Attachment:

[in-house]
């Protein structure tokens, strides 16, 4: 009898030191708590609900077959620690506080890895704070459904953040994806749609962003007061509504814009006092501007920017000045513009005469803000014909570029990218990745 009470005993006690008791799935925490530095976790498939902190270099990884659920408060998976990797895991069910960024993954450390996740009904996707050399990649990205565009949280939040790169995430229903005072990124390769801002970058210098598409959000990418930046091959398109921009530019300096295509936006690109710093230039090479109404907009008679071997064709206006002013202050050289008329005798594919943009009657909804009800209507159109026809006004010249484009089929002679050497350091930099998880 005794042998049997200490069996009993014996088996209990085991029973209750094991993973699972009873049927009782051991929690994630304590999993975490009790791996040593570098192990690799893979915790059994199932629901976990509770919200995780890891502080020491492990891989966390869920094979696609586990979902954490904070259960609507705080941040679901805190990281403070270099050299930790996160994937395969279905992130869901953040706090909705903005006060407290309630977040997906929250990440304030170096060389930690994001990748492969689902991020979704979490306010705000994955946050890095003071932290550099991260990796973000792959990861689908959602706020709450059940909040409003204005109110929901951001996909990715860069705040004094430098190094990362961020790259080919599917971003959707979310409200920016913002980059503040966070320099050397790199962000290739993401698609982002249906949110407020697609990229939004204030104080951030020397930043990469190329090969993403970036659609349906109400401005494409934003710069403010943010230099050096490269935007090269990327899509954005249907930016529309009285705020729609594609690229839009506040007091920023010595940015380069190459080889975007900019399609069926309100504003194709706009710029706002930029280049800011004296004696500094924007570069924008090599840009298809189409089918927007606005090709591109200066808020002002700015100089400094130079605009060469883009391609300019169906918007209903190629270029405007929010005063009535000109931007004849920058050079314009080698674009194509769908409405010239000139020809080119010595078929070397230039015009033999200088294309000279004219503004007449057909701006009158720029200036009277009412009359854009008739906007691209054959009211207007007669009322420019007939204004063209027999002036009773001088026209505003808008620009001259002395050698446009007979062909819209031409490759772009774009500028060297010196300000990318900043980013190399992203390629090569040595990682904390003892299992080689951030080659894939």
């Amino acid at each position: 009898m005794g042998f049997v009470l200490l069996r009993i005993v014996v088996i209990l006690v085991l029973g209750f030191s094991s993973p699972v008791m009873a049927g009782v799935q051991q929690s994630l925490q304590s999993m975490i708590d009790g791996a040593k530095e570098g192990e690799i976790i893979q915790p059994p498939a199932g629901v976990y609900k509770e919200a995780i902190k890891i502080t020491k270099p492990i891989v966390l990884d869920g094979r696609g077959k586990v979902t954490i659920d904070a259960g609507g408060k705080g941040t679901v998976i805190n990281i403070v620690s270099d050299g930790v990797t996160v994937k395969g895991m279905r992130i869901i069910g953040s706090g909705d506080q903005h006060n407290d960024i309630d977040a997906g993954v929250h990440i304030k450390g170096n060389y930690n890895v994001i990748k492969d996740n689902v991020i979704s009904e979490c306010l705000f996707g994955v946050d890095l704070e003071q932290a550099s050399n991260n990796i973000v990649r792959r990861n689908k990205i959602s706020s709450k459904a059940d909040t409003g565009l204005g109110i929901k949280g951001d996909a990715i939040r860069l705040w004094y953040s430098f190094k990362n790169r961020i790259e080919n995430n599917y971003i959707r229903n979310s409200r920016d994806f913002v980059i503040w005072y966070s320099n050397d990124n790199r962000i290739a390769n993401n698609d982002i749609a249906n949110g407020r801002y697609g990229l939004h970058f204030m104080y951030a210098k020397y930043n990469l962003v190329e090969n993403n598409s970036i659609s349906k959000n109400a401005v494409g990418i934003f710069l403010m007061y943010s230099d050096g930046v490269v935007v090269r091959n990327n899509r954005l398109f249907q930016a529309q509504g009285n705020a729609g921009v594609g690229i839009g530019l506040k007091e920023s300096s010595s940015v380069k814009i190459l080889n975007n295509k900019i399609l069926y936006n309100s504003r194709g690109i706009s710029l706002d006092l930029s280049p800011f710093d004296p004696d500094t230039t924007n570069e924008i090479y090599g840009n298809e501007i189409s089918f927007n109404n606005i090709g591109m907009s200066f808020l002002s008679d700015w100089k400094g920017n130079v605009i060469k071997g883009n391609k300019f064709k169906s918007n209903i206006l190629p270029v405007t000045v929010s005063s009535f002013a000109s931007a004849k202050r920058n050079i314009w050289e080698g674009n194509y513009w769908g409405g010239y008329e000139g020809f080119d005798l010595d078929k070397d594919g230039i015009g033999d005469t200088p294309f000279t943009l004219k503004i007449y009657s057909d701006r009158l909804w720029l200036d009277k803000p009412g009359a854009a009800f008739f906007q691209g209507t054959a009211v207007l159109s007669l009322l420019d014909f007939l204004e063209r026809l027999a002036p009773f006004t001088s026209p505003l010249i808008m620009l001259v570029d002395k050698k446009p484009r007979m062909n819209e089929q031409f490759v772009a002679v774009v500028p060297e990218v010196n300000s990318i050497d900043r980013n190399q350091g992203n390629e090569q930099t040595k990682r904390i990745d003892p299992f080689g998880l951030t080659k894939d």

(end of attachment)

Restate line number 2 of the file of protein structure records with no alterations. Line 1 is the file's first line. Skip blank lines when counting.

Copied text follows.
């Protein structure tokens, strides 16, 4: 009898030191708590609900077959620690506080890895704070459904953040994806749609962003007061509504814009006092501007920017000045513009005469803000014909570029990218990745 009470005993006690008791799935925490530095976790498939902190270099990884659920408060998976990797895991069910960024993954450390996740009904996707050399990649990205565009949280939040790169995430229903005072990124390769801002970058210098598409959000990418930046091959398109921009530019300096295509936006690109710093230039090479109404907009008679071997064709206006002013202050050289008329005798594919943009009657909804009800209507159109026809006004010249484009089929002679050497350091930099998880 005794042998049997200490069996009993014996088996209990085991029973209750094991993973699972009873049927009782051991929690994630304590999993975490009790791996040593570098192990690799893979915790059994199932629901976990509770919200995780890891502080020491492990891989966390869920094979696609586990979902954490904070259960609507705080941040679901805190990281403070270099050299930790996160994937395969279905992130869901953040706090909705903005006060407290309630977040997906929250990440304030170096060389930690994001990748492969689902991020979704979490306010705000994955946050890095003071932290550099991260990796973000792959990861689908959602706020709450059940909040409003204005109110929901951001996909990715860069705040004094430098190094990362961020790259080919599917971003959707979310409200920016913002980059503040966070320099050397790199962000290739993401698609982002249906949110407020697609990229939004204030104080951030020397930043990469190329090969993403970036659609349906109400401005494409934003710069403010943010230099050096490269935007090269990327899509954005249907930016529309009285705020729609594609690229839009506040007091920023010595940015380069190459080889975007900019399609069926309100504003194709706009710029706002930029280049800011004296004696500094924007570069924008090599840009298809189409089918927007606005090709591109200066808020002002700015100089400094130079605009060469883009391609300019169906918007209903190629270029405007929010005063009535000109931007004849920058050079314009080698674009194509769908409405010239000139020809080119010595078929070397230039015009033999200088294309000279004219503004007449057909701006009158720029200036009277009412009359854009008739906007691209054959009211207007007669009322420019007939204004063209027999002036009773001088026209505003808008620009001259002395050698446009007979062909819209031409490759772009774009500028060297010196300000990318900043980013190399992203390629090569040595990682904390003892299992080689951030080659894939």